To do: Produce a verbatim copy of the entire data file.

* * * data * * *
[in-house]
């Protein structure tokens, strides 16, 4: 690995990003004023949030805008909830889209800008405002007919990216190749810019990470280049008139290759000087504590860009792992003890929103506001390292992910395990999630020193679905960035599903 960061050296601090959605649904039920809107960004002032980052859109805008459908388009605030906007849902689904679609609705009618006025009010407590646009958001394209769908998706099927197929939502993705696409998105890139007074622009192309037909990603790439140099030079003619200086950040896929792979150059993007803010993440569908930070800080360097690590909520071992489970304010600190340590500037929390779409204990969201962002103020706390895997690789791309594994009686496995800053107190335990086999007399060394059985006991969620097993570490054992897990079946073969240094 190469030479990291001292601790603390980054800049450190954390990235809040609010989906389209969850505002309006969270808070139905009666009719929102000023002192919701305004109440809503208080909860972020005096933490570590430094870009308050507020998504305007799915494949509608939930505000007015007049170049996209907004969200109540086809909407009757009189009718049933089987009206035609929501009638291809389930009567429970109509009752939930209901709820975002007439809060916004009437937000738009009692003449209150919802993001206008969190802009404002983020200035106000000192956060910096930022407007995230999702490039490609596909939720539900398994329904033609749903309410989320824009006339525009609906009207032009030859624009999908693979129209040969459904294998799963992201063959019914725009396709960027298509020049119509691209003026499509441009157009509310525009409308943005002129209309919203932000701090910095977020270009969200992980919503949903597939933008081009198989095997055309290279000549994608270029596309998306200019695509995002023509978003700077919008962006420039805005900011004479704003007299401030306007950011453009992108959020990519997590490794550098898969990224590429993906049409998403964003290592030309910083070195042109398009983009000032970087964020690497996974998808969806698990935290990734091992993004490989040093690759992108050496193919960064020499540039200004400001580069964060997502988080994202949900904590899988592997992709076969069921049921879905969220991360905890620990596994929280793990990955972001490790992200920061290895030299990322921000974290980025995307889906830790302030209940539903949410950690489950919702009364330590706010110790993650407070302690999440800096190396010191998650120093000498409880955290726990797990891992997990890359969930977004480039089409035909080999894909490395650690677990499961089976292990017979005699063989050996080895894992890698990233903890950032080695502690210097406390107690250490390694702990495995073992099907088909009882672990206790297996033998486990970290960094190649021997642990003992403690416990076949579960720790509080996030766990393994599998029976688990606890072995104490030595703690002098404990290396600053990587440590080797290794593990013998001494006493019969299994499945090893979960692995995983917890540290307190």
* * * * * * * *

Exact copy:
[in-house]
């Protein structure tokens, strides 16, 4: 690995990003004023949030805008909830889209800008405002007919990216190749810019990470280049008139290759000087504590860009792992003890929103506001390292992910395990999630020193679905960035599903 960061050296601090959605649904039920809107960004002032980052859109805008459908388009605030906007849902689904679609609705009618006025009010407590646009958001394209769908998706099927197929939502993705696409998105890139007074622009192309037909990603790439140099030079003619200086950040896929792979150059993007803010993440569908930070800080360097690590909520071992489970304010600190340590500037929390779409204990969201962002103020706390895997690789791309594994009686496995800053107190335990086999007399060394059985006991969620097993570490054992897990079946073969240094 190469030479990291001292601790603390980054800049450190954390990235809040609010989906389209969850505002309006969270808070139905009666009719929102000023002192919701305004109440809503208080909860972020005096933490570590430094870009308050507020998504305007799915494949509608939930505000007015007049170049996209907004969200109540086809909407009757009189009718049933089987009206035609929501009638291809389930009567429970109509009752939930209901709820975002007439809060916004009437937000738009009692003449209150919802993001206008969190802009404002983020200035106000000192956060910096930022407007995230999702490039490609596909939720539900398994329904033609749903309410989320824009006339525009609906009207032009030859624009999908693979129209040969459904294998799963992201063959019914725009396709960027298509020049119509691209003026499509441009157009509310525009409308943005002129209309919203932000701090910095977020270009969200992980919503949903597939933008081009198989095997055309290279000549994608270029596309998306200019695509995002023509978003700077919008962006420039805005900011004479704003007299401030306007950011453009992108959020990519997590490794550098898969990224590429993906049409998403964003290592030309910083070195042109398009983009000032970087964020690497996974998808969806698990935290990734091992993004490989040093690759992108050496193919960064020499540039200004400001580069964060997502988080994202949900904590899988592997992709076969069921049921879905969220991360905890620990596994929280793990990955972001490790992200920061290895030299990322921000974290980025995307889906830790302030209940539903949410950690489950919702009364330590706010110790993650407070302690999440800096190396010191998650120093000498409880955290726990797990891992997990890359969930977004480039089409035909080999894909490395650690677990499961089976292990017979005699063989050996080895894992890698990233903890950032080695502690210097406390107690250490390694702990495995073992099907088909009882672990206790297996033998486990970290960094190649021997642990003992403690416990076949579960720790509080996030766990393994599998029976688990606890072995104490030595703690002098404990290396600053990587440590080797290794593990013998001494006493019969299994499945090893979960692995995983917890540290307190």